My complete blood count (CBC) report includes a result for immature platelet fraction (IPF). What is it?
IPF is the percentage of immature platelets (also called reticulated platelets) circulating in the blood. It is one of the values reported when blood is evaluated using an automated instrument. The IPF may be used to help your healthcare provider determine if platelet production is increasing in cases of a low platelet count.
Platelets are produced in the bone marrow and are normally not released into the bloodstream until they have matured. When your platelet count is low (thrombocytopenia), the bone marrow is stimulated to produce platelets faster. When the need is great and when production cannot keep up with "demand," then an increased number of immature platelets, often large platelets are released into the bloodstream.
- A low IPF indicates that the bone marrow is producing fewer platelets.
- An increased IPF indicates an increased loss of platelets in the blood, generally due to platelet destruction as seen in immune thrombocytopenia (ITP).
Lab test results including platelet count and IPF can also be used to help determine if you need a platelet transfusion and to help monitor bone marrow recovery, such as after a bone marrow transplant. Other uses are being studied and the test's ultimate clinical utility has not yet been well determined.
If my platelet count is abnormal, what follow-up tests might my healthcare practitioner order?
If the cause of the abnormal result is not apparent and cannot be determined from your medical history and physical examination, your healthcare provider may choose to order additional laboratory tests. Depending on the suspected cause and results from a CBC and blood smear examination, various follow-up tests may be performed. A few examples include:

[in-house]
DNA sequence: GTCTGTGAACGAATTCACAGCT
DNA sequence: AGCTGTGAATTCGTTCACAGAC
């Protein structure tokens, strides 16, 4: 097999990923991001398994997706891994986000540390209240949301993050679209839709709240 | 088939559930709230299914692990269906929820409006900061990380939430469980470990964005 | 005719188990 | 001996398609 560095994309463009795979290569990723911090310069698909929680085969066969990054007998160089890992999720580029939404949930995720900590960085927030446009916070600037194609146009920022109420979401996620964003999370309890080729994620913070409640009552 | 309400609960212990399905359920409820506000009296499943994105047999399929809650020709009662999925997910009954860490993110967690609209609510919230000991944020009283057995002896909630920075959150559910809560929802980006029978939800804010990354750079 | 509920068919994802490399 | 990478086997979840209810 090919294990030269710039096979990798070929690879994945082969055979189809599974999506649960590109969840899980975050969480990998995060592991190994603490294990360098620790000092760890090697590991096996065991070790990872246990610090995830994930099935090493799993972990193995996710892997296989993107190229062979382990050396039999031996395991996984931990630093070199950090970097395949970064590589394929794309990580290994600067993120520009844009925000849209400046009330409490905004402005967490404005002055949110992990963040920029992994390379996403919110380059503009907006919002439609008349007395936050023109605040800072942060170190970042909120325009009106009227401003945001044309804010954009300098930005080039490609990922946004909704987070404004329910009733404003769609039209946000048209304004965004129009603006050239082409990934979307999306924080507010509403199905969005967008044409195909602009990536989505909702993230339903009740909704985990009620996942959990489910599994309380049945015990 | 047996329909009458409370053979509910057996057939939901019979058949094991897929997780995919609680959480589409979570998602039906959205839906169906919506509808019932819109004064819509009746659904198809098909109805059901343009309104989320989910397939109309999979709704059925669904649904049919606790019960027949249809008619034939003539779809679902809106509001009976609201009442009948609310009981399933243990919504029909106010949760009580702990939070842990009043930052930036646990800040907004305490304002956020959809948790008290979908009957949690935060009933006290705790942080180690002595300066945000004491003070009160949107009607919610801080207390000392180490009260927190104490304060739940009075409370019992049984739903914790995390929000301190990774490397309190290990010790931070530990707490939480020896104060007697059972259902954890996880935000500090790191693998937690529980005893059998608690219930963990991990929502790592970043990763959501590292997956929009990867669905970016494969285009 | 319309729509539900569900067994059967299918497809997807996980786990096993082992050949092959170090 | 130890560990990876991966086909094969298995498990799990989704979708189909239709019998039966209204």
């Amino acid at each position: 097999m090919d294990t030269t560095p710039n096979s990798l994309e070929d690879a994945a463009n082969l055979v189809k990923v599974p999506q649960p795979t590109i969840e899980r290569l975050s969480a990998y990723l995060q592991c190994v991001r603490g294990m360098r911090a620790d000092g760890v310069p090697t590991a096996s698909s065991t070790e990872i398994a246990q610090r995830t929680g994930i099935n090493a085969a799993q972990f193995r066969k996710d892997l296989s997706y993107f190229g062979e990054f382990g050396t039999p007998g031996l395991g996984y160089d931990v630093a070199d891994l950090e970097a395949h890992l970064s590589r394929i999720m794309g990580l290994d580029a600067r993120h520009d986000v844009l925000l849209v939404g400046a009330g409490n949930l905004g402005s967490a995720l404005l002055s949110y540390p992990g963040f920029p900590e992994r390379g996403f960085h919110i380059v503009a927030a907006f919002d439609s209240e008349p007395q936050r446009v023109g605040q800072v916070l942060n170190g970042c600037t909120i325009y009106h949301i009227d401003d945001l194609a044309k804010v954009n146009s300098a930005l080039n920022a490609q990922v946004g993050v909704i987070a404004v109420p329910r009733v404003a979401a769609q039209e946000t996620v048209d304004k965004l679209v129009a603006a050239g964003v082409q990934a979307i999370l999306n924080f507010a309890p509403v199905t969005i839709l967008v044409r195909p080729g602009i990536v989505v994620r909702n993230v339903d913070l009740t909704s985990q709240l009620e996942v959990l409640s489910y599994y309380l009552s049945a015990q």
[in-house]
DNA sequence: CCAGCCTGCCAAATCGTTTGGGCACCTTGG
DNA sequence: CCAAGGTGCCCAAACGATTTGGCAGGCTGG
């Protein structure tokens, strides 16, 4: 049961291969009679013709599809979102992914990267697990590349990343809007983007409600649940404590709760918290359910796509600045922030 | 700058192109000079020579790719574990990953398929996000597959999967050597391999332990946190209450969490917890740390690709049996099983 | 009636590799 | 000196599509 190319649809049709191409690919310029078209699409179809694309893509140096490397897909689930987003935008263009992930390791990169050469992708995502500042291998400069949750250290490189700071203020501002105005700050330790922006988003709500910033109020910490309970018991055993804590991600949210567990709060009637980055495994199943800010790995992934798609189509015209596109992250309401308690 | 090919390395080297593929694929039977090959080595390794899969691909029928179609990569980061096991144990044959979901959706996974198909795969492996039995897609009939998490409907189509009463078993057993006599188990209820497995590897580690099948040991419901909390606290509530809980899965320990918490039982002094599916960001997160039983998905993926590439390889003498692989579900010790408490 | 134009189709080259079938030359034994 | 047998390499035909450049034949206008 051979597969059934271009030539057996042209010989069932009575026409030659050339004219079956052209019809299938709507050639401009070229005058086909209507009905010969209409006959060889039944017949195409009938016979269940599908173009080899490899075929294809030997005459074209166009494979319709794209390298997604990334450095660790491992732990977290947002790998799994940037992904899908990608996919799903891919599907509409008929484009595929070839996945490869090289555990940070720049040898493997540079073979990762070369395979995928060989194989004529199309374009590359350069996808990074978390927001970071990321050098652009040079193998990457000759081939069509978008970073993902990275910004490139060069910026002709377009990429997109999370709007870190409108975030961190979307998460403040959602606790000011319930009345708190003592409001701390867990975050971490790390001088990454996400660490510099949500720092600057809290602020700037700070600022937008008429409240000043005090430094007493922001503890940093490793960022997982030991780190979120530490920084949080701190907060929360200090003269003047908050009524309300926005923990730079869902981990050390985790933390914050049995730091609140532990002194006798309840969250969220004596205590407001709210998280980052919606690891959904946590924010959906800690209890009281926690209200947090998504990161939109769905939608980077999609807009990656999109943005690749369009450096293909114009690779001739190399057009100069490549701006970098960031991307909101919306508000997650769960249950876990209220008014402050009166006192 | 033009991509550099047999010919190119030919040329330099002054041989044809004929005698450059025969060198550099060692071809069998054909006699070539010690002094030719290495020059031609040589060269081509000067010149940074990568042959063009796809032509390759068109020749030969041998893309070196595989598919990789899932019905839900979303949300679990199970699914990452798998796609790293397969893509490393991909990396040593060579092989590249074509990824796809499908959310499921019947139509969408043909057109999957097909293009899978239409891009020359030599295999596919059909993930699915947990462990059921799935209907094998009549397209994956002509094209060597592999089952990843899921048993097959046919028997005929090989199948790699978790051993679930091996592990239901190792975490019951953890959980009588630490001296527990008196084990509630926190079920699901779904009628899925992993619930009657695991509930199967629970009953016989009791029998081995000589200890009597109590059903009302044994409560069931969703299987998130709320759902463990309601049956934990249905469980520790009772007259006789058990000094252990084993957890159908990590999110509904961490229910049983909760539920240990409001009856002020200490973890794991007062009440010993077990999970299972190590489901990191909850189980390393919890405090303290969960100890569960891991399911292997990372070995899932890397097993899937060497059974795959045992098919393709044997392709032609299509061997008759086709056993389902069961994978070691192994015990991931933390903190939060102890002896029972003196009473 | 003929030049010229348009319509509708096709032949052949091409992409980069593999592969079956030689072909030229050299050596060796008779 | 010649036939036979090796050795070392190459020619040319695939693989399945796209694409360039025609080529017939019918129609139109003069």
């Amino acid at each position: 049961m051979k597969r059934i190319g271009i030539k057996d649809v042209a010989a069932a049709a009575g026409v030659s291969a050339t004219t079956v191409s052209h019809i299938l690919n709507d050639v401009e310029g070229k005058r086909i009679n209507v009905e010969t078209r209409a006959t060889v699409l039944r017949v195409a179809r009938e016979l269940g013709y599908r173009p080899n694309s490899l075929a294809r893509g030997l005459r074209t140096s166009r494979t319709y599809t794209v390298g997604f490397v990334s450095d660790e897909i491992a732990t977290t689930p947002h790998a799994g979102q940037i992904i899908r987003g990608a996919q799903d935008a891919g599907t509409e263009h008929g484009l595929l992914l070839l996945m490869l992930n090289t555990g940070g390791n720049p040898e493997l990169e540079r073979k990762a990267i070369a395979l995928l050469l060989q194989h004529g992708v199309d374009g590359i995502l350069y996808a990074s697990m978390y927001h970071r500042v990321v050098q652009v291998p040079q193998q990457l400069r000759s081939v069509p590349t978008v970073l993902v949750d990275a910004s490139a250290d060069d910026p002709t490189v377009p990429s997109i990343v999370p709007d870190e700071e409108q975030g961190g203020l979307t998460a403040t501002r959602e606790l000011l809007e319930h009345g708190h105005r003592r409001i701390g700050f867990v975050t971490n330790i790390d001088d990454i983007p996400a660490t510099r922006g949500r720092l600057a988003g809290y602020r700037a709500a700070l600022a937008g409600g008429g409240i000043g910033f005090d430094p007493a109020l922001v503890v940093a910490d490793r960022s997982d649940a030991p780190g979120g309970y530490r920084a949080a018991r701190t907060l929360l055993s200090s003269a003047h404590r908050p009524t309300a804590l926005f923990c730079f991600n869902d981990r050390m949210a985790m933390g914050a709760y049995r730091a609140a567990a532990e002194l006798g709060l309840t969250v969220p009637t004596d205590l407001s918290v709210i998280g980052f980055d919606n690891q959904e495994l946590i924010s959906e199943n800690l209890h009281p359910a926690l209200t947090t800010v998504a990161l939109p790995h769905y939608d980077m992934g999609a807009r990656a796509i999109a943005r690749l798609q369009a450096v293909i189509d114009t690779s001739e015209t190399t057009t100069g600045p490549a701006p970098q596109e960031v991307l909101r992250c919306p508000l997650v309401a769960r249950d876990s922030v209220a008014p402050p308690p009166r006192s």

- CRP (preferred test) or ESR to detect inflammation
- Tests for autoantibodies that target platelets (e.g., HIT antibody)
- Tests for infectious diseases, including bacteria and viruses
- Tests for bleeding disorders, such as PT, PTT, fibrinogen
- Tests for kidney failure
- Iron studies or vitamin B12 and folate levels
- Tests for liver disease
- In unexplained, serious cases, a bone marrow aspiration and biopsy
Is there anything else I should know?
Some people have platelets that tend to "pool" or collect (sequester) in their spleen, resulting in a low platelet count. However, these individuals typically do not experience any signs or symptoms related to this condition.
Living in high altitudes, strenuous exercise, and having recently delivered a baby (post partum) may cause increased platelet numbers. Drugs that may cause increased platelet counts include estrogen and birth control pills (oral contraceptives).
Mildly decreased platelet counts may be seen in women before menstruation. Between 7% and 12% of pregnant women may have a lower platelet count at term.
Inherited disorders caused by genetic defects in platelets include Glanzmann's Thrombasthenia, Bernard-Soulier disease, Chediak-Higashi syndrome, Wiskott-Aldrich syndrome, May-Hegglin syndrome, and Down syndrome. The occurrence of these genetic abnormalities, however, is relatively rare.